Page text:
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. Last Updated: 07/27/2016

EU Agrees on Major Climate Change Plan

BRUSSELS -- Seizing the initiative on global warming, EU leaders agreed to fight climate change with more windmills, solar panels and efficient light bulbs, pledging that one-fifth of the bloc's energy would come from green power by 2020.

Even if the measures force changes in lifestyle, business and the economy, German Chancellor Angela Merkel challenged the rest of the world to follow suit, saying there still was time to "avoid what could well be a human calamity" caused by an overheated planet.

The 27 European Union countries remained divided Friday, however, over the role of nuclear energy -- a technology that creates little carbon dioxide but a lot of radioactive waste.

At French insistence, the summit agreement mentioned the role that atomic energy could play in replacing coal- or oil-fired power plants blamed for pumping out greenhouse gases.

European leaders said the agreement, the first to go beyond the 35-nation Kyoto Protocol in its targets for greenhouse gas emissions cuts, marked a turning point in the fight against global warming.

"We assume leadership with this unilateral reduction," French President Jacques Chirac said, adding: "This is part of the great moments of European history."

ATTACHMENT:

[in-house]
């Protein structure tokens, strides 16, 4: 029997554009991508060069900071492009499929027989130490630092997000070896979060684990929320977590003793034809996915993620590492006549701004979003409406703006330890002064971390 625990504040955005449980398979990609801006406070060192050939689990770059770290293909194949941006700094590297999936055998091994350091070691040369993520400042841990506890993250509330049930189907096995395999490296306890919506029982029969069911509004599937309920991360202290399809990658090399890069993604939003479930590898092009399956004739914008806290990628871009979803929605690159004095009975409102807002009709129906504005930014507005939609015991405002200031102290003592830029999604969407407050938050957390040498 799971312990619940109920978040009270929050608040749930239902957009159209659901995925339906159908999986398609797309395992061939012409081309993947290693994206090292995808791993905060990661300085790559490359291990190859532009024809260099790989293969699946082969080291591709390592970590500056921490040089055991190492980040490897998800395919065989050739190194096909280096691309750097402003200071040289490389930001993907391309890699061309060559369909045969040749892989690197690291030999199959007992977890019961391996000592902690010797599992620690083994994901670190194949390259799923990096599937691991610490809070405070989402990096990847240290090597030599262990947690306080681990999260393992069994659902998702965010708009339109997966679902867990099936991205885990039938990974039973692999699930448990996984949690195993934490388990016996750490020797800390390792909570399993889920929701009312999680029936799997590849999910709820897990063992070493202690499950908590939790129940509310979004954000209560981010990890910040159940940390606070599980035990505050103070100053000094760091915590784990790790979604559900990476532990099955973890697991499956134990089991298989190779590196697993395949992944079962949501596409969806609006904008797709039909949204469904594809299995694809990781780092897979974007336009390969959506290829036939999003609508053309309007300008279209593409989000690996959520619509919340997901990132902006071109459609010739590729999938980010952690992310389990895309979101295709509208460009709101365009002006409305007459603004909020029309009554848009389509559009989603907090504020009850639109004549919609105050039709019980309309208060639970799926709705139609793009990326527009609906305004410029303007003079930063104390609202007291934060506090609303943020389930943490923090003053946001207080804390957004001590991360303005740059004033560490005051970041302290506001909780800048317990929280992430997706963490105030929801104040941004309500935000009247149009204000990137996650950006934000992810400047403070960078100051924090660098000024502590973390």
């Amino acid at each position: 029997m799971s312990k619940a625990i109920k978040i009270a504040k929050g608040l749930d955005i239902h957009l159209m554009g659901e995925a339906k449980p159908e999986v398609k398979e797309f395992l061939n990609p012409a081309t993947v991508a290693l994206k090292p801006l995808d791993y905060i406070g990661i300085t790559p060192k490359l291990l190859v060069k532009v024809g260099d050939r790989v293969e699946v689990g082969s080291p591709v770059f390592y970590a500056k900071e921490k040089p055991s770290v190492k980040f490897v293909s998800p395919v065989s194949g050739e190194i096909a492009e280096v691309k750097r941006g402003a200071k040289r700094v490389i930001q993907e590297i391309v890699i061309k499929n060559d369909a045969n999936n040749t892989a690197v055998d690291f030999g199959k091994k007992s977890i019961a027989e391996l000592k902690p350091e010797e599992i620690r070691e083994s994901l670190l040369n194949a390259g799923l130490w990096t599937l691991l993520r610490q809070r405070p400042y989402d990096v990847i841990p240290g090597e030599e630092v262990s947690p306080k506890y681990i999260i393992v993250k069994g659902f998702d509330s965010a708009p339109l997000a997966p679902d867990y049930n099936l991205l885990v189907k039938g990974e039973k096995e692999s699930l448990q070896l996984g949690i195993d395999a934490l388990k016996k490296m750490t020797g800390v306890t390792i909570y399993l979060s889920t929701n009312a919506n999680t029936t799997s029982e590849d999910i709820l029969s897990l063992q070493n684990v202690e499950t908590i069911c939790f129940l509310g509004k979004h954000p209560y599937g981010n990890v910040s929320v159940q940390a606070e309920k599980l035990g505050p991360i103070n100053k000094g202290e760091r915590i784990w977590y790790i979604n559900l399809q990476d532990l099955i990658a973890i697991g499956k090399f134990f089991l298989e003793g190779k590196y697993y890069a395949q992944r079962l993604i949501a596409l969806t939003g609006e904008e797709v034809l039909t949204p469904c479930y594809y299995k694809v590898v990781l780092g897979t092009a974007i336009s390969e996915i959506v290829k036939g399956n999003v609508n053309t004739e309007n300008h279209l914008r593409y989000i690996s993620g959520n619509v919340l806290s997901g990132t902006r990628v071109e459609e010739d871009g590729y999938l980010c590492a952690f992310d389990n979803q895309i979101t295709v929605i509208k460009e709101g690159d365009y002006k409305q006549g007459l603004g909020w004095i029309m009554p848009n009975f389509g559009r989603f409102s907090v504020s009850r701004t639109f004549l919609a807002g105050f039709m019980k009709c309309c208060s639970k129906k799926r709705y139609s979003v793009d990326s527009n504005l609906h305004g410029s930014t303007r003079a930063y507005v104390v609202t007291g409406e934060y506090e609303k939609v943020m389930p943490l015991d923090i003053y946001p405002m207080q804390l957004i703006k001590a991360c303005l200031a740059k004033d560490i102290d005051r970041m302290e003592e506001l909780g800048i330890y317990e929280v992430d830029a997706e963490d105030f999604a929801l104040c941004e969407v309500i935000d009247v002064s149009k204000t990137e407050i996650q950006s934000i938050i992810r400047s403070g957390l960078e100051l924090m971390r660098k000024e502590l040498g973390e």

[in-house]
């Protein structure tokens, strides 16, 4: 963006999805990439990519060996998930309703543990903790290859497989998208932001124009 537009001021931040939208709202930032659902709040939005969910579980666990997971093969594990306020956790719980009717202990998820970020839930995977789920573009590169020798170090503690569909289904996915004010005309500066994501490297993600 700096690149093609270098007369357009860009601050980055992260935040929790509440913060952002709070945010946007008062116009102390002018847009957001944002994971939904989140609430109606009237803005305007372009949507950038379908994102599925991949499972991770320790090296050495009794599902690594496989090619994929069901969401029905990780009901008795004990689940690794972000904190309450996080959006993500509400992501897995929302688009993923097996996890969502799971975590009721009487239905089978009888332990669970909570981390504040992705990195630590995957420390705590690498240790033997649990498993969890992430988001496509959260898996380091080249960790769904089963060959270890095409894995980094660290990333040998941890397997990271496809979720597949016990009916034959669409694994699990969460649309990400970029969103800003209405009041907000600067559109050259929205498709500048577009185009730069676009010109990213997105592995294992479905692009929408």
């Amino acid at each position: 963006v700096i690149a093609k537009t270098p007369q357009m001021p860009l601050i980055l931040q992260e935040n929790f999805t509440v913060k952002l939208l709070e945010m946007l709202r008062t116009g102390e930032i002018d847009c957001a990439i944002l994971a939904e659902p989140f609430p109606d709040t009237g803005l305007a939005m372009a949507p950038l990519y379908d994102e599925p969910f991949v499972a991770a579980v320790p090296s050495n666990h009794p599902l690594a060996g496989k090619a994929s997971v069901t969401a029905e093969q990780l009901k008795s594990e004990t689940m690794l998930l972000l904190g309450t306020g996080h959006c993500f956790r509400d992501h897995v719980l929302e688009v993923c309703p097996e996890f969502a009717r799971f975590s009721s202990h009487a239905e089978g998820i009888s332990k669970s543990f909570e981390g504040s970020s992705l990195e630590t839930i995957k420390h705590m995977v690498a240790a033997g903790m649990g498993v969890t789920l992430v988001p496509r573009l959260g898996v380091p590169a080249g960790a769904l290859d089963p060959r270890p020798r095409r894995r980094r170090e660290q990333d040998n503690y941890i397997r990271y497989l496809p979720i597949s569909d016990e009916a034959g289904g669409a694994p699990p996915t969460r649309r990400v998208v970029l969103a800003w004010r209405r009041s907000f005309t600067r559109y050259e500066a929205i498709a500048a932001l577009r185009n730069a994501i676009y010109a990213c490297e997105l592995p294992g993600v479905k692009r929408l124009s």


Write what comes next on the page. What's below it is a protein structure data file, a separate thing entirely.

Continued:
British Prime Minister Tony Blair agreed: "It gives Europe a clear leadership position on this crucial issue facing the world."

The EU said it could go even further than its biggest promise of all: Cutting greenhouse gas emissions by at least 20 percent from 1990 levels. The EU said it could go to 30 percent if other countries join.

Climate change leapfrogged onto the EU's political agenda following a record mild winter and the success of Al Gore's documentary "An Inconvenient Truth."

With Friday's commitments -- even though there is not yet an enforcement mechanism -- the EU now wants to lure other leading polluters, such as the United States, Russia, China and India, to agree on deep emissions cuts as well.

Merkel, who holds both the presidency of the EU and the Group of Eight, will present the plans to U.S. President George W. Bush and other G8 leaders at a summit in June.

Even though the EU still has to decide how to divvy up the burdens of switching to more renewable energy sources, European leaders were already claiming victory.

European Commission President Jose Manuel Barroso called the deal "the most ambitious package ever agreed by any institution on energy security and climate change."

If the EU countries fail to carry their weight, the bloc's executive arm should be able to initiate legal action at the EU's high court, which could lead to the imposition of heavy fines on countries that violate the targets.